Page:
The way home

Some draft song words I wrote after a Christian music conference earlier this year. Any ideas for a title?

1.
You came to us, showed that your pain
was your road to royal glory.
Wipe away tears, give us your joy
Lord, help us understand your word.

2.
Jesus is alive, here with us,
we ask him to show us the road:
Jesus, burn our hearts with wonder
Lord, help us understand your word.

3.
We gather today, we repent
of times we did not want to hear.
Now we turn, we call on your name
Lord, help us understand your word.

4.
Spirit, pour out meaning and hope
on every life resurrected.
Cut our hearts, shine the Christ-light
Lord, help us understand your word.

Chorus.
Praise God, lift your voice, all sing
The joy of the Lord is our strength.
Praise God, life your voice, all sing
Our Saviour shows us the way home.

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My Jacob

Empathy here, at the genesis, a garment
worn to wrestle. The hip bone
wrenched at dawn. A new name
for one at the end of himself. Stones
ground under heels overnight. He won’t go,

that heel-grabber, he wants a full-face
blessing. Under his torn garment,
throbbing with honest pain, his hip bone
is ID’d by my thumbprint. My name:
he knows it. He left it with the stones,

that time he gave my house my name,
rested his head and dream-laddered to me on pillow-stones.
So I won’t go,
and he’ll see the lines of kindness that write my face.
And I’ll feel the pain shouldered under his garment,

thumb-pressed into memories of when he had to go,
flee a father who could not see his face,
the hairs barely plucked free of his garment.
He knows the throbbing truth, has picked it from the bone:
his brother was right when he spat the heel-grabber name.

And yet. He grabs the other truth while we grind stones:
I want to make room for him, to let him go
with a memory of my face.
He will get a chance to replace this garment,
the one holy-torn to our contention’s bone.

Fast backward and forward to other bruised bone:
His own father with sticks carried on boy-shoulders, carried in the name
of a ram-surprised sacrifice. Then, those stones
that cried at the sight of battered shoulders, cross-ready to go.
You will cry, too, at my thorn-pressed, pain-readable face.

At the dawn there I am, and you have a new name.
When your pillows are stones, your dreams wrestle with bruised bone,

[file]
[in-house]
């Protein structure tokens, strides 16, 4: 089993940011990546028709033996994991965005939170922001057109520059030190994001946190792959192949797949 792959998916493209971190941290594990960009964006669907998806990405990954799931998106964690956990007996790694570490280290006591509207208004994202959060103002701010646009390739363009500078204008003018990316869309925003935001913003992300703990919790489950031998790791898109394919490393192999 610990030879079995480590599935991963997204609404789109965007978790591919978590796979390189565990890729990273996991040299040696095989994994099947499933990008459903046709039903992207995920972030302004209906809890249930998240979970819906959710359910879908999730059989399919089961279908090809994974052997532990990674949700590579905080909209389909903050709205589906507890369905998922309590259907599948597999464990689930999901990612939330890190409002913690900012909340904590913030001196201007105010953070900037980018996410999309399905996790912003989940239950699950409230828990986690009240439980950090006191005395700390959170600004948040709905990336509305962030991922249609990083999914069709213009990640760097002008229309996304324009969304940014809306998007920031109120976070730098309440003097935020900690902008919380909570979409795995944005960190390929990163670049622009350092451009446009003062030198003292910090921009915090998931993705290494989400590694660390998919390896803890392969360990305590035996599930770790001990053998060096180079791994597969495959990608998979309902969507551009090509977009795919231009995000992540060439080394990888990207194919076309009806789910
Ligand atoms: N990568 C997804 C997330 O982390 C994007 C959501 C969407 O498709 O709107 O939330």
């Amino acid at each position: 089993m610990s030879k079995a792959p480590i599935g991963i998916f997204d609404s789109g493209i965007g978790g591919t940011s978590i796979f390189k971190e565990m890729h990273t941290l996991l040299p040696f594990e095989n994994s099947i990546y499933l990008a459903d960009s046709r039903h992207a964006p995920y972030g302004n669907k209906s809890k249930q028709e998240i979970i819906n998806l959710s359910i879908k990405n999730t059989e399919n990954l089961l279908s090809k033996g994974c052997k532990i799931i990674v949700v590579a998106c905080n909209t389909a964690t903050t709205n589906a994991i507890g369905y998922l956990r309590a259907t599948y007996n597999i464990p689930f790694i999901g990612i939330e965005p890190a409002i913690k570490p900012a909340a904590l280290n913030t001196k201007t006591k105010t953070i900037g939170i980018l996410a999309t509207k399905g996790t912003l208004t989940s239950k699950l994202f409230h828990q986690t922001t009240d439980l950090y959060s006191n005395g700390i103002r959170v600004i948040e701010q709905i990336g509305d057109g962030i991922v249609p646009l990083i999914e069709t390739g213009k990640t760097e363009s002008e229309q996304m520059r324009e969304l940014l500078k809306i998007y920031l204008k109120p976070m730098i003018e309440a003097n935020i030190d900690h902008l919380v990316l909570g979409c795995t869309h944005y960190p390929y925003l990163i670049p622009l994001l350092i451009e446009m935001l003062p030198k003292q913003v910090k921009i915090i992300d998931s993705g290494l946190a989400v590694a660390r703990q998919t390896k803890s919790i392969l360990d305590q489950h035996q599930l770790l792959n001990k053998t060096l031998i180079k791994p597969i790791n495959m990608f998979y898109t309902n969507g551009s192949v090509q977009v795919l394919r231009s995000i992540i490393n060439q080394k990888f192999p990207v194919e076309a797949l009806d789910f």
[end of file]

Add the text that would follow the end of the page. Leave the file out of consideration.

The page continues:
remember your holy-torn garment, read my love-legible face.

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Sestina Baptism

My friend kneels as the water
Drips down her length, slipping into channels of love
The same irrigation system draws my tears-
The beauty of a baptised life
Washed into holiness and gently patted dry
Molecules of dirty dissent wiped out.

Peace. The stones have cried it out
Sleeping now, their salty water
Took an exiled age to dry
My friend rescued by love
From the Babylon shores of her life.
But I weep Babylon rivers of tears

My cracked life again springs leaky tears
I always swim far out
Beyond the buoys of a good life
Struggling in the dark water
Dumped back to beach by tsunami love
Like Jonah, high and dry.

My throat is rich-man burnt and dry
Waiting for the Jesus-wept tears
Waiting for extinguisher love
To put the fire out
Or just a drop of Lazarus water
To sprinkle life back to life.

It’s a woman-at-the-well life
Waiting for Jesus in the noontime dry
Drawing words, love and water
Forgetting the on-the-way tears
Singing all the way out
Of sitting-by-me love.

At the baptism lunch a few people love
My daughter’s ukulele strumming. Life
Is remarked on over fruit and cheese. Inside and out
Children fling their towels to dry
Over the fence. There are tears
As they compete for trampoline space and pool water.

Through trails of chlorine I’m happy to remain dry
I’m baptised by on-the-way tears
My spirit splashes happily in love’s water.

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Esther

Maybe for a

time such as this? When
cousins / fathers stand at gates, and
I’m not sure whether I
won / lost / drew that
beauty contest and / or the
Makerlove, covenanted through history, but

Maybe not for a

time such as this? When
cousins / fathers change minds, and
I’m not sure whether I
am / am not / am becoming, the
braver of sceptres for that unspoken / spoken
Kinlove, exiled into history, and

Maybe not around for a much longer

time than this? Resolve, then,
tendrils every word. Hebrew letters
curve into destiny. My scribe hushes mention of the
Consonant One, but herenow,
providential friends, we can
grab some vowels and toddle into the
Yahweh Godfire.

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Olivet discourse

Olivet Discourse

David escapes the Mount of Olives way,
tears pulled down the slope of his
cheek by the proud gravity of
a son’s plan to descend
on his people like
the ground dew.
David weeps
at the town gate. A conspiracy
of tree branches yank my son,
my son, Absalom, into a hair-raised
death. If only me, my Jerusalem self,
if only it had been me.